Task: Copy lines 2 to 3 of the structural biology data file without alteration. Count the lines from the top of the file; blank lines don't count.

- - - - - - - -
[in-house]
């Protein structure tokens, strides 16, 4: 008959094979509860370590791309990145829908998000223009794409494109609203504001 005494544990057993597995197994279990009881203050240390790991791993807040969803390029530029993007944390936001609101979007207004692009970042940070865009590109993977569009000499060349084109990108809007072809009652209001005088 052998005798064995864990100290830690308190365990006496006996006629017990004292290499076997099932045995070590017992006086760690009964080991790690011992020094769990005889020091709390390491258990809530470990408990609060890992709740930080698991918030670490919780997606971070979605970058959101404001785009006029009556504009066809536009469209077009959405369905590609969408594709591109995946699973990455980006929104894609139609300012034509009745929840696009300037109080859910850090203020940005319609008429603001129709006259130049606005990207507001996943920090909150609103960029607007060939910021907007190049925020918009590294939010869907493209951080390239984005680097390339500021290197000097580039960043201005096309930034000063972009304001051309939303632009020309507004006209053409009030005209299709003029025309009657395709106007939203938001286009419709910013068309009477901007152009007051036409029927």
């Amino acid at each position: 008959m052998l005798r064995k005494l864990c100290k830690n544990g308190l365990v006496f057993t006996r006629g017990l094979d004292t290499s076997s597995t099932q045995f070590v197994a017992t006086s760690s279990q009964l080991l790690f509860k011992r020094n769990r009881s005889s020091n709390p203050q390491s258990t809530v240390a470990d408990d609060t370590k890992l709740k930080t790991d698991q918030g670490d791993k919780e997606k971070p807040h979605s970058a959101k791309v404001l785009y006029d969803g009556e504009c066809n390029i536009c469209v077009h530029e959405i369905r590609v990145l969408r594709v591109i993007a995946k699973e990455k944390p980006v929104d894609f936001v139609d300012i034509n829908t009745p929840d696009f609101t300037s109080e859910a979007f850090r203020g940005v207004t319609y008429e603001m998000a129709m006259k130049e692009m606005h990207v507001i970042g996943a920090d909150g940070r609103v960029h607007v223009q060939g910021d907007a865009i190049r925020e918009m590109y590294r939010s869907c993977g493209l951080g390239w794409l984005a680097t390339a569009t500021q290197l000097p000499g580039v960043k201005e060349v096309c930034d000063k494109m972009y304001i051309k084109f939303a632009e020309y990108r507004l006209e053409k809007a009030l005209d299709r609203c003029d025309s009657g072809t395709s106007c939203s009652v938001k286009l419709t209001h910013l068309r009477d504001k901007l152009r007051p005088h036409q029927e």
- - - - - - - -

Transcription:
């Protein structure tokens, strides 16, 4: 008959094979509860370590791309990145829908998000223009794409494109609203504001 005494544990057993597995197994279990009881203050240390790991791993807040969803390029530029993007944390936001609101979007207004692009970042940070865009590109993977569009000499060349084109990108809007072809009652209001005088 052998005798064995864990100290830690308190365990006496006996006629017990004292290499076997099932045995070590017992006086760690009964080991790690011992020094769990005889020091709390390491258990809530470990408990609060890992709740930080698991918030670490919780997606971070979605970058959101404001785009006029009556504009066809536009469209077009959405369905590609969408594709591109995946699973990455980006929104894609139609300012034509009745929840696009300037109080859910850090203020940005319609008429603001129709006259130049606005990207507001996943920090909150609103960029607007060939910021907007190049925020918009590294939010869907493209951080390239984005680097390339500021290197000097580039960043201005096309930034000063972009304001051309939303632009020309507004006209053409009030005209299709003029025309009657395709106007939203938001286009419709910013068309009477901007152009007051036409029927």
């Amino acid at each position: 008959m052998l005798r064995k005494l864990c100290k830690n544990g308190l365990v006496f057993t006996r006629g017990l094979d004292t290499s076997s597995t099932q045995f070590v197994a017992t006086s760690s279990q009964l080991l790690f509860k011992r020094n769990r009881s005889s020091n709390p203050q390491s258990t809530v240390a470990d408990d609060t370590k890992l709740k930080t790991d698991q918030g670490d791993k919780e997606k971070p807040h979605s970058a959101k791309v404001l785009y006029d969803g009556e504009c066809n390029i536009c469209v077009h530029e959405i369905r590609v990145l969408r594709v591109i993007a995946k699973e990455k944390p980006v929104d894609f936001v139609d300012i034509n829908t009745p929840d696009f609101t300037s109080e859910a979007f850090r203020g940005v207004t319609y008429e603001m998000a129709m006259k130049e692009m606005h990207v507001i970042g996943a920090d909150g940070r609103v960029h607007v223009q060939g910021d907007a865009i190049r925020e918009m590109y590294r939010s869907c993977g493209l951080g390239w794409l984005a680097t390339a569009t500021q290197l000097p000499g580039v960043k201005e060349v096309c930034d000063k494109m972009y304001i051309k084109f939303a632009e020309y990108r507004l006209e053409k809007a009030l005209d299709r609203c003029d025309s009657g072809t395709s106007c939203s009652v938001k286009l419709t209001h910013l068309r009477d504001k901007l152009r007051p005088h036409q029927e």